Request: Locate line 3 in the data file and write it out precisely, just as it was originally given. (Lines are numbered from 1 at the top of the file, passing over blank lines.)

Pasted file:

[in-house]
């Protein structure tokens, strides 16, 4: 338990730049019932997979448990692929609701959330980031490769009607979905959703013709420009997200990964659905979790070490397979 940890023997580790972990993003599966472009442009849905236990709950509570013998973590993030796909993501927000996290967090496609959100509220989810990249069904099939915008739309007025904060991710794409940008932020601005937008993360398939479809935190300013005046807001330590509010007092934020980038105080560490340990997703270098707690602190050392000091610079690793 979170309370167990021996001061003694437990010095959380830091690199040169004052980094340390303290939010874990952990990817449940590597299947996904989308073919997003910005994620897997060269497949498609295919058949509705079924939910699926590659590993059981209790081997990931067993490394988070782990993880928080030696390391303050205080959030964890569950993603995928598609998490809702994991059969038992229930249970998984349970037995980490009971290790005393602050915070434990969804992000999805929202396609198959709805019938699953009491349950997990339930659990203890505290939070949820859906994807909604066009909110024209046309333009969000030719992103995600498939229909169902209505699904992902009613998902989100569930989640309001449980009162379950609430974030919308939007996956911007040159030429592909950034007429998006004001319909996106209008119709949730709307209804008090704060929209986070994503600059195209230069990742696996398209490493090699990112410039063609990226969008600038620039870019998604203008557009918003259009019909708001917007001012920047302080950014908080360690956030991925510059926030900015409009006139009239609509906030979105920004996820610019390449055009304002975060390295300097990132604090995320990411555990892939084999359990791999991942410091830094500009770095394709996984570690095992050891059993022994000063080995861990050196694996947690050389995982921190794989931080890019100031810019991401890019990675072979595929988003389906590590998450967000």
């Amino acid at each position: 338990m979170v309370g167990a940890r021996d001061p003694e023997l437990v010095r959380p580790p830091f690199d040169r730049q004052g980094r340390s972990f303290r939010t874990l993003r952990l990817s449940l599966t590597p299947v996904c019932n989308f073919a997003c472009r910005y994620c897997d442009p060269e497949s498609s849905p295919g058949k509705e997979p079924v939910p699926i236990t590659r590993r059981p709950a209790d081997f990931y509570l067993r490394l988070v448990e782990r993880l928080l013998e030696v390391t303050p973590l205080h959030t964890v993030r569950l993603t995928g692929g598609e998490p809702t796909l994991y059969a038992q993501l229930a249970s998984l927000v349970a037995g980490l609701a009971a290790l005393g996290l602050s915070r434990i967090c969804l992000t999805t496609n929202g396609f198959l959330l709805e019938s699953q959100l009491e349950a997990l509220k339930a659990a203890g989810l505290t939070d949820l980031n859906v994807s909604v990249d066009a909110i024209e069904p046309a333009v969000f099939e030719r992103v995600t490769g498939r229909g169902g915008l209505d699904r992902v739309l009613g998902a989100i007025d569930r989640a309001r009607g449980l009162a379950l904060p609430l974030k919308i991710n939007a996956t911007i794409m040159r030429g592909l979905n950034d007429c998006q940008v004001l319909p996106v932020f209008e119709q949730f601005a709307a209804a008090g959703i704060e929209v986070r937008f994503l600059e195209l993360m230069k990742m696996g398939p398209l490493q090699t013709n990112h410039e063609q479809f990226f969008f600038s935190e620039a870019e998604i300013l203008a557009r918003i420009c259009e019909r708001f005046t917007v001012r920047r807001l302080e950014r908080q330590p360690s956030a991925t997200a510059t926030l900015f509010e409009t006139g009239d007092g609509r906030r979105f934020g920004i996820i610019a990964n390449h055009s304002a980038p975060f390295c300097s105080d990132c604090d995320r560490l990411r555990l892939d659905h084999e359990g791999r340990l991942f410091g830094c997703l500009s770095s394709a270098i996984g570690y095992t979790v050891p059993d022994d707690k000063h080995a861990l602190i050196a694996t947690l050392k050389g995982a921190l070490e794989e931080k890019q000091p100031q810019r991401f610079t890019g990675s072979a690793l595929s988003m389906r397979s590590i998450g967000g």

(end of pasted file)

């Amino acid at each position: 338990m979170v309370g167990a940890r021996d001061p003694e023997l437990v010095r959380p580790p830091f690199d040169r730049q004052g980094r340390s972990f303290r939010t874990l993003r952990l990817s449940l599966t590597p299947v996904c019932n989308f073919a997003c472009r910005y994620c897997d442009p060269e497949s498609s849905p295919g058949k509705e997979p079924v939910p699926i236990t590659r590993r059981p709950a209790d081997f990931y509570l067993r490394l988070v448990e782990r993880l928080l013998e030696v390391t303050p973590l205080h959030t964890v993030r569950l993603t995928g692929g598609e998490p809702t796909l994991y059969a038992q993501l229930a249970s998984l927000v349970a037995g980490l609701a009971a290790l005393g996290l602050s915070r434990i967090c969804l992000t999805t496609n929202g396609f198959l959330l709805e019938s699953q959100l009491e349950a997990l509220k339930a659990a203890g989810l505290t939070d949820l980031n859906v994807s909604v990249d066009a909110i024209e069904p046309a333009v969000f099939e030719r992103v995600t490769g498939r229909g169902g915008l209505d699904r992902v739309l009613g998902a989100i007025d569930r989640a309001r009607g449980l009162a379950l904060p609430l974030k919308i991710n939007a996956t911007i794409m040159r030429g592909l979905n950034d007429c998006q940008v004001l319909p996106v932020f209008e119709q949730f601005a709307a209804a008090g959703i704060e929209v986070r937008f994503l600059e195209l993360m230069k990742m696996g398939p398209l490493q090699t013709n990112h410039e063609q479809f990226f969008f600038s935190e620039a870019e998604i300013l203008a557009r918003i420009c259009e019909r708001f005046t917007v001012r920047r807001l302080e950014r908080q330590p360690s956030a991925t997200a510059t926030l900015f509010e409009t006139g009239d007092g609509r906030r979105f934020g920004i996820i610019a990964n390449h055009s304002a980038p975060f390295c300097s105080d990132c604090d995320r560490l990411r555990l892939d659905h084999e359990g791999r340990l991942f410091g830094c997703l500009s770095s394709a270098i996984g570690y095992t979790v050891p059993d022994d707690k000063h080995a861990l602190i050196a694996t947690l050392k050389g995982a921190l070490e794989e931080k890019q000091p100031q810019r991401f610079t890019g990675s072979a690793l595929s988003m389906r397979s590590i998450g967000g």